By 1906 FMC had started experimenting with early diesel and gas engines but very quickly standardised on semi diesel engines manufactured in Sweden by a company called Bolinder, better known nowadays as Volvo.  They liked the engines so much that every FMC motor from 1913 until they sold out to the nationalised British Transport Commission in 1949 had a Bolinder engine of 9 or 18 horsepower.



Bolinder semi-diesel engine

FMC had its own workshops in Saltley, Birmingham, and Uxbridge, London where they built and repaired their boats.  These workshops fulfilled most of FMCs requirements but in1923 they were so busy that they placed an order for 12 boats with WJ Yarwood of Northwich.  One of those boats was BADGER, fleet No 288.



Badger when newly built


 Each boat cost £740 complete including the obligatory Bolinder engine. Eventually Yarwoods built a total of 30 boats for FMC.  When built, BADGER had rivetted wrought iron sides and an elm wooden bottom.  Iron is more rust resistant than steel and lasts longer at the price of being more brittle.  It has been known for an iron hull to crack between rivet holes when struck hard in exceptionally cold weather.  All boat bottoms were made from elm which has unusual properties.  Keep it saturated, as the bottom always is, and it will last for hundreds of years.  However let it dry and it will rapidly degrade to dust.  Incidentally, this is why wooden boats when out of use were sunk awaiting further work rather than being lifted onto the bank where they would have rapidly deteriorated.  Wooden boat bottoms normally only need replacing because of wear against the canal bed rather than rot.  All steel boats only arrived in the 1930s but, even so, the last wooden boat was built as late as 1958.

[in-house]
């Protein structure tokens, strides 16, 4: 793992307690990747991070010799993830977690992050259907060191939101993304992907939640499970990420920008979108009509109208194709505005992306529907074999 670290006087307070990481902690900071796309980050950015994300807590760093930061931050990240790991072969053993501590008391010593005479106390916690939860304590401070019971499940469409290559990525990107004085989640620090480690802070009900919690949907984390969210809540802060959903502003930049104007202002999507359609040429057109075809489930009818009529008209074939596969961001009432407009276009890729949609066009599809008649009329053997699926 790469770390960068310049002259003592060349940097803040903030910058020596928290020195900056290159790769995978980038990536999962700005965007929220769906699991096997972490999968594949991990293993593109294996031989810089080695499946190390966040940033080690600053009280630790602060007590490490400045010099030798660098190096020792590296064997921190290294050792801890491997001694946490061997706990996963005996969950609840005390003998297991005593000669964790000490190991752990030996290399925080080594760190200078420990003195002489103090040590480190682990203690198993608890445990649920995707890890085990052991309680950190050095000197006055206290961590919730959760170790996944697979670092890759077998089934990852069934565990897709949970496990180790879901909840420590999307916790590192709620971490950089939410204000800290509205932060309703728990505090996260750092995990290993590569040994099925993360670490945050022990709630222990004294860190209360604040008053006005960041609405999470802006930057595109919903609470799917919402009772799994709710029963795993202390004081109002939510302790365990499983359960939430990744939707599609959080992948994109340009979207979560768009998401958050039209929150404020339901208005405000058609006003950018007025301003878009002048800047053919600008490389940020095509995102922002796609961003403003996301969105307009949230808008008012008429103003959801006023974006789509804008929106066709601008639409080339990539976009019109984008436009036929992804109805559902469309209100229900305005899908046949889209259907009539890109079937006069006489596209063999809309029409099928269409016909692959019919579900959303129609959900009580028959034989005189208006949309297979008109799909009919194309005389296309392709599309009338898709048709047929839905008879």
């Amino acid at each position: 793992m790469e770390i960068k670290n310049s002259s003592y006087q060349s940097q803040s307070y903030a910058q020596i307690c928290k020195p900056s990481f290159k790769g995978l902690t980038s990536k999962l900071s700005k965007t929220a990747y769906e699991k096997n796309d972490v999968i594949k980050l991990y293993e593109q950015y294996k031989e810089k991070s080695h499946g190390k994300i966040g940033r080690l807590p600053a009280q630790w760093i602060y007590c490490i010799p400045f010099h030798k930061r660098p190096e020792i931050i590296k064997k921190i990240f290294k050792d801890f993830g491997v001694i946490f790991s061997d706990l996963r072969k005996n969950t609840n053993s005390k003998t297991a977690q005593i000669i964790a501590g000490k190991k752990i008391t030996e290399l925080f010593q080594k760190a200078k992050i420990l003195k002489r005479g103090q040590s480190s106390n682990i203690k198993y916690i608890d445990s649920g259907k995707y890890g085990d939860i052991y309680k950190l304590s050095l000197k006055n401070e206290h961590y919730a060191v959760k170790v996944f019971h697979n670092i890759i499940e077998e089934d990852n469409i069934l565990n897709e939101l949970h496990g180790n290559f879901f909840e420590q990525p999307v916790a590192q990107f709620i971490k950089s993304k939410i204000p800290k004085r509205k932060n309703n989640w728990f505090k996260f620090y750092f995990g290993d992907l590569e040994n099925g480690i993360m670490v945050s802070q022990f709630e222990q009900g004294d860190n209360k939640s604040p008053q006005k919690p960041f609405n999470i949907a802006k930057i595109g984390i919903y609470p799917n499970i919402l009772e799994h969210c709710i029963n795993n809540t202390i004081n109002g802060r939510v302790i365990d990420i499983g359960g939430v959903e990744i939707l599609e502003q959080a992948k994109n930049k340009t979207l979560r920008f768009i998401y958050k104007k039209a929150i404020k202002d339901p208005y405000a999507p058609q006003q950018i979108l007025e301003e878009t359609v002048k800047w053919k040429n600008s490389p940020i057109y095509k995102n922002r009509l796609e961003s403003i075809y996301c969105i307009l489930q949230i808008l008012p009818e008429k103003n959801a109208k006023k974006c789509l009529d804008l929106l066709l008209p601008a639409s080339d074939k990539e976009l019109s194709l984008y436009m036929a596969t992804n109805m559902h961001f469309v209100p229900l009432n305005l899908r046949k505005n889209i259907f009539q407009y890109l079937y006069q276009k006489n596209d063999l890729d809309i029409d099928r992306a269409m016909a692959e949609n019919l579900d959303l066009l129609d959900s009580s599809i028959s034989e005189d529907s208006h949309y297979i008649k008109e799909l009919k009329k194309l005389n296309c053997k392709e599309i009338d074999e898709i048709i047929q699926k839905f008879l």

Although FMC operated throughout the canal network, and had their major presence on the London to Birmingham axis, BADGER was allocated to their northern fleet from new, working between Ellesmere Port and Manchester to the West and East Midlands.



The cabin on BADGER was also made from wood.  FMC were quite parsimonious in their treatment of boaters and they only fitted small bottle stoves in the cabins.



Boatmen with families would need more than this so they had to purchase and fit a range stove for themselves…………...